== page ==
with the task of submitting to the Board its recommendations on the planning of the
proposed new hospital.

Before application could be nade to the Ministry of Health for consent to the
borrowing of money for the hospital, detailed proposals and plans had to be
submitted to the Board of Control (Successors to the old Lunacy Commission), who, if
satisfied that its various criteria were being met, would give its authority for
the miinistry to proceed further. The Lancashire Mental. Hospitals Board being at
that time considering building a new mental hospital, and having adopted a policy of
holding an Open Architectural Competition with premiums of £500, £4OO, and £300 for
the three designs placed first, second and third (with the prospect of further
valuable commissions), the West Riding Mental Hospitals Board considered how it should
act, but decided that as the designs would in any case be severely restricted by the
Board of Control building regulations, but even more importantly that it had already
a large Architects and Engineers Department, supervised by a fully qualified
Architect and Engineer (a somewhat rare double qualification), planning and design
could well be undertaken using the existing resources of the Board under the general
control of this officer, Mr, W .H. Burton,

It so transpired that before more than preliminary work towards planning and
design could be put in hand, the whole project had to be shelved by the advent of
the 1939-45 War. Perhaps this was fortuitous, as by the time the War was over the
health Service was in the throes of massive reorganisation, and, almost imerceptibly
at first, new methods of treatment and the discovery of new drugs were gradually
reducing mental hospital populations and rendering unnecessary the building of large
purpose-built mental hospitals.

The estate continued to be run as a farm, and as is so often the case, became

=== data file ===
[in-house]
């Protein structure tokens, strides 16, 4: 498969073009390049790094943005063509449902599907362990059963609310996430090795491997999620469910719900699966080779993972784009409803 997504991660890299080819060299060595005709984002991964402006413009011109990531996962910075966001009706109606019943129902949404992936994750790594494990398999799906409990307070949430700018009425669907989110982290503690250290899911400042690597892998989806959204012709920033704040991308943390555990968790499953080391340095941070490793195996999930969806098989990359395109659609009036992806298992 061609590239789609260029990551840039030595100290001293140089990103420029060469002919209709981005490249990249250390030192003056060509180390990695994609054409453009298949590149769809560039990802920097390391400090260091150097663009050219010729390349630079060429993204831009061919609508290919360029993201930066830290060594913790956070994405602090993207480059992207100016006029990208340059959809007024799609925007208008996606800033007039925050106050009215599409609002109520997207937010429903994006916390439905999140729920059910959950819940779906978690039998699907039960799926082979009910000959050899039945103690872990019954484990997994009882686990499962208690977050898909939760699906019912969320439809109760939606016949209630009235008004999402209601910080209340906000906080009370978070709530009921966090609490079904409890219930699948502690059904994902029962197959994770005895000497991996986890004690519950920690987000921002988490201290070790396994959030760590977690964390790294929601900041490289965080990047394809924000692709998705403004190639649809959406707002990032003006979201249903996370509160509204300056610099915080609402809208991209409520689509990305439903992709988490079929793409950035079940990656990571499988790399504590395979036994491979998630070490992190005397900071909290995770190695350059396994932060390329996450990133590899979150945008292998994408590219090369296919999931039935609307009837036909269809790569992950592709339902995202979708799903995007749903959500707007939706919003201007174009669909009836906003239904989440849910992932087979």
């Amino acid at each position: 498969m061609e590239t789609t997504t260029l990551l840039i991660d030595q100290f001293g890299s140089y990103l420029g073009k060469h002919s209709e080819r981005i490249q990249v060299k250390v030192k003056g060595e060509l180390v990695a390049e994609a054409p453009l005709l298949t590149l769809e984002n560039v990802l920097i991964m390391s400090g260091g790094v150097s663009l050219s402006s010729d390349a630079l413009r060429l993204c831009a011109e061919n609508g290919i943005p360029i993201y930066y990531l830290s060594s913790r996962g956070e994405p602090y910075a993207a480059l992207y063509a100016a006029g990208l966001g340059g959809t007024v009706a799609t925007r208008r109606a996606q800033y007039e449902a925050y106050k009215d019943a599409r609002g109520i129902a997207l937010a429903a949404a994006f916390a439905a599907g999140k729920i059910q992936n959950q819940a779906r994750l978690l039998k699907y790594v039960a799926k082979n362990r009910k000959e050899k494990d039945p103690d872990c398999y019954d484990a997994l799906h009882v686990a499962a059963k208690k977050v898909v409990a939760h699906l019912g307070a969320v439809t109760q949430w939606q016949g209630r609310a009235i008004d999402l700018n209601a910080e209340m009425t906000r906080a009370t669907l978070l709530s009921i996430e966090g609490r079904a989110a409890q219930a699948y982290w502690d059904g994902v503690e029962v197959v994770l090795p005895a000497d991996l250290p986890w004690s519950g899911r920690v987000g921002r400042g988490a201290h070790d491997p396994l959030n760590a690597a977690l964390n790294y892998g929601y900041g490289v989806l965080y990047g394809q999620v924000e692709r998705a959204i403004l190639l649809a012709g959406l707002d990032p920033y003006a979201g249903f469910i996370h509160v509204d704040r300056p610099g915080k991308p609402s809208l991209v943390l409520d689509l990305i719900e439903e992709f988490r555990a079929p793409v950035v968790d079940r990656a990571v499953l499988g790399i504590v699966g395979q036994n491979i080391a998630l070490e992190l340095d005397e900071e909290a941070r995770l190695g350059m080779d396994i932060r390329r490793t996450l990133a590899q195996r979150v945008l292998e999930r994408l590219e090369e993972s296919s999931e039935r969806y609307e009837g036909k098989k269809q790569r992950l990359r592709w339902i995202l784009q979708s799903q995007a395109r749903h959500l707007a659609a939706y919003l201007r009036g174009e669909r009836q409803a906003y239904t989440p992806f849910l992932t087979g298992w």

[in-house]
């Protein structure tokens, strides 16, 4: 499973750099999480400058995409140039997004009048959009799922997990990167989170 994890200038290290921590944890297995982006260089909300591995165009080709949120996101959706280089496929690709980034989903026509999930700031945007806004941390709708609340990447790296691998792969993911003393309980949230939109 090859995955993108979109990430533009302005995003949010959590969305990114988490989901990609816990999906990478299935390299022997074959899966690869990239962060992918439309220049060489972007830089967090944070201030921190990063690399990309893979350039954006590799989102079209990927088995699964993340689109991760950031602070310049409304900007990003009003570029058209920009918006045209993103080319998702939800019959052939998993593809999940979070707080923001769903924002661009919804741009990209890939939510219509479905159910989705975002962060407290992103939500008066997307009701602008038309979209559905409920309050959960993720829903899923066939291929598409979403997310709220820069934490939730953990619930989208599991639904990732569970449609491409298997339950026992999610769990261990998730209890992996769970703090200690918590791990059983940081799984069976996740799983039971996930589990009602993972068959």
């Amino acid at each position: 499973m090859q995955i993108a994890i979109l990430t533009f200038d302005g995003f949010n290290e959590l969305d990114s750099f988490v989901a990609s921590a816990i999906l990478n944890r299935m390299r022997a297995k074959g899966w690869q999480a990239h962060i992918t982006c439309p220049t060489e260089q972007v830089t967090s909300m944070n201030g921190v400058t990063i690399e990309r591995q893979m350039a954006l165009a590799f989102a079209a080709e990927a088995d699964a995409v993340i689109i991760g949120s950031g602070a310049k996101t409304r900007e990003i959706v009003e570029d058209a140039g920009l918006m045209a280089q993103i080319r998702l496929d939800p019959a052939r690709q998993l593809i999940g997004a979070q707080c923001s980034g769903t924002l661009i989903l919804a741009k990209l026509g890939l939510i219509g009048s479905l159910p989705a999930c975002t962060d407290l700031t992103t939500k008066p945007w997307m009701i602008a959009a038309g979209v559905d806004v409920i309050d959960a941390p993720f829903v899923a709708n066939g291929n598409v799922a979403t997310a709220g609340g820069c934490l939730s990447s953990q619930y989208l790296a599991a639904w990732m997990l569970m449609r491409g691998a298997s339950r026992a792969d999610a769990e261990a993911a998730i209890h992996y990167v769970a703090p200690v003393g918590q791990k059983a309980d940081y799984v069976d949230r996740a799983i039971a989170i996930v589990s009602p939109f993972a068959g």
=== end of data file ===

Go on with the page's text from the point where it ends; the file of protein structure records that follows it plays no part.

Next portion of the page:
almost self-perpetuating. Stapleton Park had become almost a way of life, and the
Management Committee which had superseded the oId Board found the farming activities
at this large Estate fascinating and novel. Under its Secretary Mr. G. L. Banner,
who had been responsible for the apparent far-sighted purchase of the Estate back
in 1937, the Management Committee sought to retain it. The policy of the ministry
however was to dispense with all hospital farming activities, considering that the
employment of mental patients, which had been the chief reason for the acquisition
of farms was by this time of little more than marginal value, and otherwise farming
formed no proper part of the activities of a hospital. If land used for farming
could not be justified on grounds of probable future hospital development, or to
give reasonable seclusion to the existing hospital, it had to be sold. The retention
of Stapleton Park could therefore not be justified on any grounds, sad though it was
as with careful administration and the investment of no inconsiderable amounts
of capital over the years, the Estate had appreciated very considerably in value.

A decision was taken by the Leeds Regional – Hospital Board, in whose hands
the property had by then devolved, that the Ministry be recommended to authorise
the sale of all but approximately 40 acres of the Estate, which was to be reserved
for possible future hospital developnent. Its use for this purpose was considered
when it was decided to build a Mental Handicap Hospital, but it was tbought to be

The Ministry’s approval was predictably swift, and a year later, on the
21st January 1958, the Estate was disposed of at the Red Lion Hotel in Pontefract,
by Public Auction.

The main part of the Estate (73O acres) was sold for £53OOO to a Mr.A.E. Brown
of Doncaster, a further 23 acre s fetching £1550 at the same time. The 37 acres at
first retained for possible future hospital development was leased to Mr. Brown,
and later, when it became apparent that it would not be required, was sold to him.
The price of this, and of the remaining 254 acres of woodlands sold to the Forestry
Commission, does not seen to have been recorded on the Committee’s Minutes, if
indeed the Regional Hospitals Board ever divulged this.